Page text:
I’m building a staff photo board at work. In addition to a photo, I asked people to tell me their name, title, and what they were an “expert” in. I specified that they could be expert at anything, work-related or not work-related, giving the examples “cheese” and “being able to find ‘missing’ books.” Many people have been reticent to name their “expertise.” People seem worried that doing so might…
I’m wondering if there might be a few of you out there who are willing to share the work with me. What’s primarily needed is people to transcribe the completed surveys. They are in an Excel spreadsheet, and need to be re-written into blog format. Are you interested? If so, please fill out this form:
are there any librarians on here?
I have a question for you. I’m looking at going into the library sciences, but all I can find is masters degree programs. what should I do for the bachelor’s degree?
Signal boost, and also, my longer answer:
Social work, for public librarians.
Useful in all libraries: business, education, maybe public administration.
Also possible: computer science, other sciences, or maybe math. Not a lot of librarians have these degrees, so it will help you be more interesting in a TOUGH JOB MARKET.
I also actually find my drama degree pretty applicable.
There are a glut of English/literature degrees, so if you must go for that one, seriously consider doing something else too, to give yourself a little something extra in a TOUGH JOB MARKET.
Did I mention the JOB MARKET FOR LIBRARIANS is REALLY TOUGH? The best thing you can do for yourself during your undergrad, is to GET A STUDENT JOB IN YOUR COLLEGE LIBRARY! Or get hired in some other library. Or at the very least volunteer. Get your foot in the door now, and start making connections in the library community.
Sorry for yelling.
I’m wondering if there might be a few of you out there who are willing to share the work with me. What’s primarily needed is people to transcribe the completed surveys. They are in an Excel spreadsheet, and need to be re-written into blog format. Are you interested?
Talking to the Library Board
For some reason, I have a real thing for, well, this kind of thing:
The library asks a question,…
Norton is sad to learn of the death of legendary folk singer Pete Seeger. In addition to his storied career in music, he published two books with us at Norton: Everybody Says Freedom and Where Have All THe Flowers Gone. He will be missed.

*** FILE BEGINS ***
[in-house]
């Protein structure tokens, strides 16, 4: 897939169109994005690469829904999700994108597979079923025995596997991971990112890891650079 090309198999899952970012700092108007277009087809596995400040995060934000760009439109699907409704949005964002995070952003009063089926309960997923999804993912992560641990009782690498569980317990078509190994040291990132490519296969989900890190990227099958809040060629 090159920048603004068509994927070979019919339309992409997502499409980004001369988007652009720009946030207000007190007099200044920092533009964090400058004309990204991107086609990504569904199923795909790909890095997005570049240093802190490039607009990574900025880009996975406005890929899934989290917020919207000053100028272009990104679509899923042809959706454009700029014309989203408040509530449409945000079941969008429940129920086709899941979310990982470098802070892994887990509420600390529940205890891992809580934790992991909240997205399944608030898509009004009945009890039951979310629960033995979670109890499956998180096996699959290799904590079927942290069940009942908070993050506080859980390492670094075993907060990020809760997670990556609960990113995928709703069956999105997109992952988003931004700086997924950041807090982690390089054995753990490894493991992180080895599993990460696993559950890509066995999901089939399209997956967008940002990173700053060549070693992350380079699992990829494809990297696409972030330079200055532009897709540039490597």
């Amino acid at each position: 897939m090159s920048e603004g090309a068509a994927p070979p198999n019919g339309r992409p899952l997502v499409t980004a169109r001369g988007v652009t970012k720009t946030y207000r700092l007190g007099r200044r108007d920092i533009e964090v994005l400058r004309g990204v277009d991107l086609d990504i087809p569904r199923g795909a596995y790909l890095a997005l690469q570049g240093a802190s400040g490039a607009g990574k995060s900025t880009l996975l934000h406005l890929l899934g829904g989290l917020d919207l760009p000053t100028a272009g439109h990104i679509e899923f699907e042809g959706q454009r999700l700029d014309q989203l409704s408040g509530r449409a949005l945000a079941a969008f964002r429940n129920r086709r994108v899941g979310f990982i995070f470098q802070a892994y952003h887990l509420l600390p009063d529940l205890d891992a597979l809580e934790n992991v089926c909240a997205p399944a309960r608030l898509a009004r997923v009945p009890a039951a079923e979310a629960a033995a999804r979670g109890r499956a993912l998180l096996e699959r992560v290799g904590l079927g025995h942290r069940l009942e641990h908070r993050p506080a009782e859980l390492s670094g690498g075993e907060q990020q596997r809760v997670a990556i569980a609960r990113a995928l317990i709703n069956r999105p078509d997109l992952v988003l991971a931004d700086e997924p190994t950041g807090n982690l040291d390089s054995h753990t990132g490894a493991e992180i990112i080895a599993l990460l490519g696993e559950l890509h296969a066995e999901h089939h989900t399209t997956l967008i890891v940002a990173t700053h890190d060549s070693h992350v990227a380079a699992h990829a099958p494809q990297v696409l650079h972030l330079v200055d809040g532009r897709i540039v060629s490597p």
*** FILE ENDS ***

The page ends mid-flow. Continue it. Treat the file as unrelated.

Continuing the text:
We reviewed Everybody Says Freedom in LJ 3/1/90:
Taking its title from a song used in the American civil rights movement of the 1960s, this narrative scrapbook is illustrated with music and words to three dozen songs (“We Shall Overcome” is not among them). Profiles of 15 people active in the movement, anecdotes about many others, and a chronological outline/commentary on events from 1955 to 1968 are linked by the songs, which are presented as having one or two voice lines, usually, with chords suggested for harmony. The authors hope the songs will be sung as reminders of their past power and for use in the future as “brothers, sisters, all: climb Jacob’s Ladder,” with new words for new populist causes. For general collections.— Bonnie Jo Dopp, Dist. of Columbia P.L.
This Book Is Overdue! How Librarians and Cybrarians Can Save Us All, by Marilyn Johnson
This may not be the first book I started in 214, but as of last night it is the first I’ve finished. After factors in my life snowballed into the decision to try to start grad school Fall 2015 for…
I read Quiet, Please by Scott Douglas around the same time as I read This Book is Overdue. Quiet, Please is a real but jaded look at what it’s like to work in a public library, and contrasts to the tone of This Book is Overdue, which is more rah-rah. So I recommend Quiet Please if you’re looking for a contrast; I think reality is somewhere in between the two.
Terry Pratchett, Going Postal (via bibliophilebunny)
Nine times out of ten, we can not only find that book, we have it available too.